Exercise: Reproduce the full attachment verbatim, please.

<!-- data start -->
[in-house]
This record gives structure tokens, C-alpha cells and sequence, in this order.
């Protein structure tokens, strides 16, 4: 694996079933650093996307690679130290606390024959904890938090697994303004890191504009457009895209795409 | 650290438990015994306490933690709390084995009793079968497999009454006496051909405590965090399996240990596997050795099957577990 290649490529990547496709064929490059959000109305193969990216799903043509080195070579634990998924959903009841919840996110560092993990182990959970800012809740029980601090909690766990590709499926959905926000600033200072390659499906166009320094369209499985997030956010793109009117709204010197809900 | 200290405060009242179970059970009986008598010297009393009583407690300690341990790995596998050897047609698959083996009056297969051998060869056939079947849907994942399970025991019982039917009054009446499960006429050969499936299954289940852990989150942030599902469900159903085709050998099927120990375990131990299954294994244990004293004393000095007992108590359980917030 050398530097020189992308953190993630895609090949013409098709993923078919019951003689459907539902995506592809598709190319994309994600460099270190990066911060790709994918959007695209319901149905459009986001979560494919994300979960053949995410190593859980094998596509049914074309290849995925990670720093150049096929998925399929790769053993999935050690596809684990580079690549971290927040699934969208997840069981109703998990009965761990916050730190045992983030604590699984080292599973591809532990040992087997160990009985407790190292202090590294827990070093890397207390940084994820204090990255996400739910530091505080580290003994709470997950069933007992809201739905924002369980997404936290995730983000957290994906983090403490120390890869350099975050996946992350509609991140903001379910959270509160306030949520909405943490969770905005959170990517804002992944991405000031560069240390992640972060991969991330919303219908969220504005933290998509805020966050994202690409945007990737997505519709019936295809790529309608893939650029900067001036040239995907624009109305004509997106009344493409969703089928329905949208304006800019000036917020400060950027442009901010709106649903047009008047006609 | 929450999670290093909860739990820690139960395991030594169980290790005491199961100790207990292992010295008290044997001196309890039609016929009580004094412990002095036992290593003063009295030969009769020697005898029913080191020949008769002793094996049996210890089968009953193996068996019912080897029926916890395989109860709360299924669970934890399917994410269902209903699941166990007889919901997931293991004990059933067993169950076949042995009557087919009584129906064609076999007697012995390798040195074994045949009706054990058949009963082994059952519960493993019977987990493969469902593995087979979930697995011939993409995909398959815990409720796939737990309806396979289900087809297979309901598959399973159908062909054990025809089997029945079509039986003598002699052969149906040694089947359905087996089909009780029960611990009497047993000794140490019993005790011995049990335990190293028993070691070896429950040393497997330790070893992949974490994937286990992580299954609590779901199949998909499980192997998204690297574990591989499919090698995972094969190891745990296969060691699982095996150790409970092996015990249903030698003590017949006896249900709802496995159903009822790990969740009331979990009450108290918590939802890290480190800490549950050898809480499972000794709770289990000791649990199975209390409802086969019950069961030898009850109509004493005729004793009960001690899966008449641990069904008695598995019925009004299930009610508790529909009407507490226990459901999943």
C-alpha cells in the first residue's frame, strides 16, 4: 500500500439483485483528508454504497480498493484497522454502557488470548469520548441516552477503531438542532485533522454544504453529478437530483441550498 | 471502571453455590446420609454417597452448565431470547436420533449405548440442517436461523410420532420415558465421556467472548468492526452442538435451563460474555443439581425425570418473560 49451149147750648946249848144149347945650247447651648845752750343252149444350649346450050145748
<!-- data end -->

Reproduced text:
[in-house]
This record gives structure tokens, C-alpha cells and sequence, in this order.
């Protein structure tokens, strides 16, 4: 694996079933650093996307690679130290606390024959904890938090697994303004890191504009457009895209795409 | 650290438990015994306490933690709390084995009793079968497999009454006496051909405590965090399996240990596997050795099957577990 290649490529990547496709064929490059959000109305193969990216799903043509080195070579634990998924959903009841919840996110560092993990182990959970800012809740029980601090909690766990590709499926959905926000600033200072390659499906166009320094369209499985997030956010793109009117709204010197809900 | 200290405060009242179970059970009986008598010297009393009583407690300690341990790995596998050897047609698959083996009056297969051998060869056939079947849907994942399970025991019982039917009054009446499960006429050969499936299954289940852990989150942030599902469900159903085709050998099927120990375990131990299954294994244990004293004393000095007992108590359980917030 050398530097020189992308953190993630895609090949013409098709993923078919019951003689459907539902995506592809598709190319994309994600460099270190990066911060790709994918959007695209319901149905459009986001979560494919994300979960053949995410190593859980094998596509049914074309290849995925990670720093150049096929998925399929790769053993999935050690596809684990580079690549971290927040699934969208997840069981109703998990009965761990916050730190045992983030604590699984080292599973591809532990040992087997160990009985407790190292202090590294827990070093890397207390940084994820204090990255996400739910530091505080580290003994709470997950069933007992809201739905924002369980997404936290995730983000957290994906983090403490120390890869350099975050996946992350509609991140903001379910959270509160306030949520909405943490969770905005959170990517804002992944991405000031560069240390992640972060991969991330919303219908969220504005933290998509805020966050994202690409945007990737997505519709019936295809790529309608893939650029900067001036040239995907624009109305004509997106009344493409969703089928329905949208304006800019000036917020400060950027442009901010709106649903047009008047006609 | 929450999670290093909860739990820690139960395991030594169980290790005491199961100790207990292992010295008290044997001196309890039609016929009580004094412990002095036992290593003063009295030969009769020697005898029913080191020949008769002793094996049996210890089968009953193996068996019912080897029926916890395989109860709360299924669970934890399917994410269902209903699941166990007889919901997931293991004990059933067993169950076949042995009557087919009584129906064609076999007697012995390798040195074994045949009706054990058949009963082994059952519960493993019977987990493969469902593995087979979930697995011939993409995909398959815990409720796939737990309806396979289900087809297979309901598959399973159908062909054990025809089997029945079509039986003598002699052969149906040694089947359905087996089909009780029960611990009497047993000794140490019993005790011995049990335990190293028993070691070896429950040393497997330790070893992949974490994937286990992580299954609590779901199949998909499980192997998204690297574990591989499919090698995972094969190891745990296969060691699982095996150790409970092996015990249903030698003590017949006896249900709802496995159903009822790990969740009331979990009450108290918590939802890290480190800490549950050898809480499972000794709770289990000791649990199975209390409802086969019950069961030898009850109509004493005729004793009960001690899966008449641990069904008695598995019925009004299930009610508790529909009407507490226990459901999943």
C-alpha cells in the first residue's frame, strides 16, 4: 500500500439483485483528508454504497480498493484497522454502557488470548469520548441516552477503531438542532485533522454544504453529478437530483441550498 | 471502571453455590446420609454417597452448565431470547436420533449405548440442517436461523410420532420415558465421556467472548468492526452442538435451563460474555443439581425425570418473560 49451149147750648946249848144149347945650247447651648845752750343252149444350649346450050145748